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Human Rights, State Compliance, and Social Change
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  • Cited by 3
  • Cited by
    This book has been cited by the following publications. This list is generated based on data provided by CrossRef.

    Tartakoff, Laura Ymayo 2016. Ethnic Identity and Gender in Pluralist Perú. Society, Vol. 53, Issue. 1, p. 67.

    Odysseos, Louiza 2015. The question concerning human rights and human rightlessness: disposability and struggle in the Bhopal gas disaster. Third World Quarterly, Vol. 36, Issue. 6, p. 1041.

    Moore, Will H. and Welch, Ryan M. 2015. Emerging Trends in the Social and Behavioral Sciences. p. 1.

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Book description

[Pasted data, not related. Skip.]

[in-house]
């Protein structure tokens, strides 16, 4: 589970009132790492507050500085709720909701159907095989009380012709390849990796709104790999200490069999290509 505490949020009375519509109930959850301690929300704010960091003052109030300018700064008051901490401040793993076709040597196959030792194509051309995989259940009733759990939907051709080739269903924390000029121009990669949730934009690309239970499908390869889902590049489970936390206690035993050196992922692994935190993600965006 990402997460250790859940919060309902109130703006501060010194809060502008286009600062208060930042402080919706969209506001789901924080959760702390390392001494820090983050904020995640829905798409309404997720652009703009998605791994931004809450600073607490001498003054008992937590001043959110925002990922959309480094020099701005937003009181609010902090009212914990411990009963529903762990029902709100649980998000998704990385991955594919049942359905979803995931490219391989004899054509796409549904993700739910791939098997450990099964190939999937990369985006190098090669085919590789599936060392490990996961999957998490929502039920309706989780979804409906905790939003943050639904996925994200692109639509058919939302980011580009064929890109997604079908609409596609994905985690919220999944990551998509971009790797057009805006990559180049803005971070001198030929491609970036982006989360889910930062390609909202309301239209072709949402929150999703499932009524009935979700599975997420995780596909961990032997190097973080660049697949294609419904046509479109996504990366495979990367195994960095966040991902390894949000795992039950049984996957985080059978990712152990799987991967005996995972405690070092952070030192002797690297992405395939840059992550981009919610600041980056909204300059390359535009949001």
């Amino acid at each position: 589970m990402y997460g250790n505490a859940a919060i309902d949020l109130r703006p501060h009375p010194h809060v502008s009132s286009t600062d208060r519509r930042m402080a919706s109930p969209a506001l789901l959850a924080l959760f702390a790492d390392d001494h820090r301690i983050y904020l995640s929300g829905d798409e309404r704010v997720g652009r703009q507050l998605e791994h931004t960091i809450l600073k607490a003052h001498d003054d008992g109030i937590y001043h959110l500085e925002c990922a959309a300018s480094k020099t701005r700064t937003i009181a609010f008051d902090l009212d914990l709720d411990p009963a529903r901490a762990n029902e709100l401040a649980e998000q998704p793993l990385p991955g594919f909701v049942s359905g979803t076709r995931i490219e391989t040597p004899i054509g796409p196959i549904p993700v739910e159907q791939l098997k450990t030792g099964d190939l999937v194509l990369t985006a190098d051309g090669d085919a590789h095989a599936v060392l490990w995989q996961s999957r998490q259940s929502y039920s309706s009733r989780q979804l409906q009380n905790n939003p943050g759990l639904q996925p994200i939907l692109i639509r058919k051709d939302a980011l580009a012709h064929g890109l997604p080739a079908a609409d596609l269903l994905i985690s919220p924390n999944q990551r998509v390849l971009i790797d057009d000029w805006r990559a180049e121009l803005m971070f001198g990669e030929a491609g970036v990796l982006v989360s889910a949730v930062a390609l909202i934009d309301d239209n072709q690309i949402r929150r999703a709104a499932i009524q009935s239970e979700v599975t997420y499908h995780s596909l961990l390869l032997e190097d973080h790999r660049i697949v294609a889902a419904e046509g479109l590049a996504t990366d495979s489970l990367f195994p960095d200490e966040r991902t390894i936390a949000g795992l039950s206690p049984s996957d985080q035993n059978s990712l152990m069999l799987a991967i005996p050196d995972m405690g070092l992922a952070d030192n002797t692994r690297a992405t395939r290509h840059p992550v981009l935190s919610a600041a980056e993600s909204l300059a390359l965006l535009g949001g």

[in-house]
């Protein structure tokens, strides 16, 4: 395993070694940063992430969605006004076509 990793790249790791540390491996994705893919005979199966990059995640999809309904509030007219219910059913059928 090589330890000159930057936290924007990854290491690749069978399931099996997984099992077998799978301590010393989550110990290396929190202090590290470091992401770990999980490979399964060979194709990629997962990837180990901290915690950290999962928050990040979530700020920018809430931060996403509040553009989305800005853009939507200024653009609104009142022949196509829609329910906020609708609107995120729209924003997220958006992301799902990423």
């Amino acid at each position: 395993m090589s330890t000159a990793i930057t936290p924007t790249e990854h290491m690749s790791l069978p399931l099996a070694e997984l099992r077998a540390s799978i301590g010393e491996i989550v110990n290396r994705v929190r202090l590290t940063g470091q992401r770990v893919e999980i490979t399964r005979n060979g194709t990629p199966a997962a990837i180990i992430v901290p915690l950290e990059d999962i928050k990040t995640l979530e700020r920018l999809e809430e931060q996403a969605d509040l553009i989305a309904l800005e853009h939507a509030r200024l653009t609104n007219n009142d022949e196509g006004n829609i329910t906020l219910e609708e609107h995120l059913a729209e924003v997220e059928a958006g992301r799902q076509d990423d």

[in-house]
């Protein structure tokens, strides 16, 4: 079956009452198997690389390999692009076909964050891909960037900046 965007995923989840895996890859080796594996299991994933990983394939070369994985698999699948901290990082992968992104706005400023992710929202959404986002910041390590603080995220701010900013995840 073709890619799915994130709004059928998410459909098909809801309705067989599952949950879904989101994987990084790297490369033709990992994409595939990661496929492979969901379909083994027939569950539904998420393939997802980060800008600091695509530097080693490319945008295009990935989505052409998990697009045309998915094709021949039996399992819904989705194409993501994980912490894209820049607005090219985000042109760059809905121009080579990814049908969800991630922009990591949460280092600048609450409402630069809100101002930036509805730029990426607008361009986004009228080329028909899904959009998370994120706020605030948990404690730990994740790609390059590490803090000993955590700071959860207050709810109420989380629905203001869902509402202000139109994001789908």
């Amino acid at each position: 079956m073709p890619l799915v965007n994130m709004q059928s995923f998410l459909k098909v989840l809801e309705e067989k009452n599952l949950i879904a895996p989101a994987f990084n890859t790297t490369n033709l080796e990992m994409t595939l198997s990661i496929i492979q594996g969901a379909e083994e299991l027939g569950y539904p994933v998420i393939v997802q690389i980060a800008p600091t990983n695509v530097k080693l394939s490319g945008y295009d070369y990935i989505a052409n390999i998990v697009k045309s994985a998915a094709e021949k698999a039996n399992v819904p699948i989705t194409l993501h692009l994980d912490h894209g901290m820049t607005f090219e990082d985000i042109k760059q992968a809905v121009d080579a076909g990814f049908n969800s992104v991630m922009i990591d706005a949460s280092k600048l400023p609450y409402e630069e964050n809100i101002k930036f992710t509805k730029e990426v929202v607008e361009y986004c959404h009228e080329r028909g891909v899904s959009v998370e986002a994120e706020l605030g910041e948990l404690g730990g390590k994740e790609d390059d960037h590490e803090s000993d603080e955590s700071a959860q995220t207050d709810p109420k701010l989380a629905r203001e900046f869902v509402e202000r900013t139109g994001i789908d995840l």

National Human Rights Institutions (NHRIs) – human rights commissions and ombudsmen – have gained recognition as a possible missing link in the transmission and implementation of international human rights norms at the domestic level. They are also increasingly accepted as important participants in global and regional forums where international norms are produced. By collecting innovative work from experts spanning international law, political science, sociology and human rights practice, this book critically examines the significance of this relatively new class of organizations. It focuses, in particular, on the prospects of these institutions to effectuate state compliance and social change. Consideration is given to the role of NHRIs in delegitimizing – though sometimes legitimizing – governments' poor human rights records and in mobilizing – though sometimes demobilizing – civil society actors. The volume underscores the broader implications of such cross-cutting research for scholarship and practice in the fields of human rights and global affairs in general.

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